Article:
Book Review: The Rule of Law
Book Review: The Rule of Law by Tom Bingham
Reviewed by Warren Pyke*
The late Lord Bingham chose as his subject for the Sir David Williams Lecture at the University of Cambridge in 2006 “The Rule of Law”, because while “the expression was constantly on people’s lips, I was not quite sure what it meant, and I was not sure that all those who used the expression knew what they meant either, or meant the same thing.” From this emerged a book, now made accessible in soft cover by Penguin Books.
Lord Bingham’s book is “not addressed to lawyers”, but to those “who may think the rule of law sounds like a good thing, and who think it may be rather important, but who are not quite sure what it is all about.” It has relevance to our impending constitutional “conversation”, and its value has already extended further: Justice Hammond referred to Lord Bingham’s “little monograph” in Wool Board Disestablishment Co Ltd v Saxmere Co Ltd  2 NZLR 442 (citing it in support of the principle that legal rights and liabilities should ordinarily be decided by application of law, not discretion).
The book contains a finely woven “impressionistic”, “episodic” and “selective” summary of “milestones on the way to the rule of law”. Lord Bingham non-exhaustively identifies the important principles of the rule of law as equality before the law, law not discretion, the exercise of power within its legal limits, accessibility to the law, access to justice, and adherence to precedent; and, he argues, the rule of law includes a requirement to observe human rights and the right to a fair trial. This is juxtaposed against a “thin” notion of the rule of law (this descriptive is quoted from an economist), that broadly means conformity with promulgated laws.
“Thin” and “thick” notions of the rule of law arguably emerge from the conceptual shadows cast by Edmund Burke (defender of the unwritten constitution and a Crowned parliament) and Thomas Paine (champion of the written constitution and individual rights). Being intellectually in the Paine camp, Lord Bingham recapitulates notions about the rule of law articulated by John Rawls in his A Theory of Justice (OUP, 1972 - see his chapter entitled “Equal Liberty”). However, as with Rawls, the treatment of the rule of law by Lord Bingham points to deeper challenges for legal theory: for example, how to treat meaningless or wicked laws, and whether such measures may properly be described as “law” at all (for discussion of this see HLA Hart in The Concept of Law, Clarendon Press,1961). Moreover, future evolution of Lord Bingham’s theory could arguably include emerging contemporary theories of pluralistic justice and “open impartiality” (for these ideas, see Amartya Sen, The Idea of Justice, Allen Lane, 2009).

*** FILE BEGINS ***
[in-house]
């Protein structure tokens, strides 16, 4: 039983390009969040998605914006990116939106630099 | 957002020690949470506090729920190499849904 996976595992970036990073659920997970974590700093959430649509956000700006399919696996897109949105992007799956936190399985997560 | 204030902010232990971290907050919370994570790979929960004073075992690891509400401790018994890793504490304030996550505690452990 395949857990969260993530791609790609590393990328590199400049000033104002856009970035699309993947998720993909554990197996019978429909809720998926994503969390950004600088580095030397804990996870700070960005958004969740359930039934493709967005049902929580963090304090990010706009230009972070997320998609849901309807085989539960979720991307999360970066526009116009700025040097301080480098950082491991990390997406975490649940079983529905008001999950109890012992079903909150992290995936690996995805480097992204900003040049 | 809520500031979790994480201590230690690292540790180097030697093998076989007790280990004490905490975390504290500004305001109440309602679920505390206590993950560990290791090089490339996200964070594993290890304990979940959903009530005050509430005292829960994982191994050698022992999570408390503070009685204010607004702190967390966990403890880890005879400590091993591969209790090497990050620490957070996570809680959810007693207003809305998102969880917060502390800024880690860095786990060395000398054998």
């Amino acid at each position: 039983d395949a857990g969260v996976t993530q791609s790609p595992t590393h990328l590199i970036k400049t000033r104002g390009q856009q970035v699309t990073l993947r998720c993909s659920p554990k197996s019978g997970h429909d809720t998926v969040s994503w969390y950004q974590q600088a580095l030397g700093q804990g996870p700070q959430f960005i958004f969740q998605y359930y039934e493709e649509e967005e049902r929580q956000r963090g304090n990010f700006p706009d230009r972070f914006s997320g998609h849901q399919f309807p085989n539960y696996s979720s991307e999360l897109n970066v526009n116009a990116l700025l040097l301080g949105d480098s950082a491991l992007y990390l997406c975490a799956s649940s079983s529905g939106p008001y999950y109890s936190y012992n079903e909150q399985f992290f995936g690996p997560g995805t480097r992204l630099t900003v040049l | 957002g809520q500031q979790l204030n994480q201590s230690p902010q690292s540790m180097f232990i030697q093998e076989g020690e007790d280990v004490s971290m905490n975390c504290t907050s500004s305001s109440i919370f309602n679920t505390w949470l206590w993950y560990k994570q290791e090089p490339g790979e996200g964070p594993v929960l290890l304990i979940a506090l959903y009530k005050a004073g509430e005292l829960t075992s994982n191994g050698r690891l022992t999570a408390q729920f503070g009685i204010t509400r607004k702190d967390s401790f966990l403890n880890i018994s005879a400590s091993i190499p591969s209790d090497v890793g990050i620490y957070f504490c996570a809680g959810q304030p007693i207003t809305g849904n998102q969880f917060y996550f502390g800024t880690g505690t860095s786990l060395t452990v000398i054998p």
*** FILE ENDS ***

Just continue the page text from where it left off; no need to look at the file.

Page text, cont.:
A “thick” rule of law sits incoherently with the present constitutional arrangements in the United Kingdom and New Zealand: Lord Bingham appears to be sentimentally in the Burke camp on this issue, while intellectually recognising the incompatibility of a Crowned parliament with his “thick” notion of the rule of law. Lord Bingham recognises that an “elective dictatorship” of parliament (being a conjectural reference to words allegedly uttered by Lord Hailsham, when not in office, in 1976) poses a serious problem for his “thick” textured rule of law, that “will [not] go away if we ignore it,” and that it could give rise to “wholly undesirable conflict between Parliament and the judges”.
As a primer on the rule of law, this “little monograph” is excellent and readable (and good value for money). Lord Bingham’s book serves to remind us that, in the words of Lord Radcliffe: “…we need at this critical time to take thought, so that everyone may very surely understand what law is and why it has hitherto commanded, without intolerable strain, the general acceptance of people in this country. Unless we are clear about what it is not as well as about what it is, there is danger that we may lose the true value of this institution at a time when we need it most.” (“Some Reflections on Law and Lawyers”, 10 Cambridge LJ 361, 1948-1950).
The Rule of Law by Tom Bingham, Penguin Books, 2011, 978-0-141034-53-9, 213 pages, $32 (RRP). Available in paperback (special order required in New Zealand). First published by Allen Lane, 2010.
*Warren Pyke is a Hamilton barrister and convenor of the New Zealand Law Society’s Courthouse Committee.
This review was published in LawTalk 791, 16 March 2012, page 22.
This summary is intended to assist New Zealand lawyers by providing advice on new sources of legal information which may help them in their work. It does not constitute an endorsement by the New Zealand Law Society. For further information relating to content or purchase of the book, contact the publisher (www.penguin.co.nz.)
Last updated on the 19th March 2012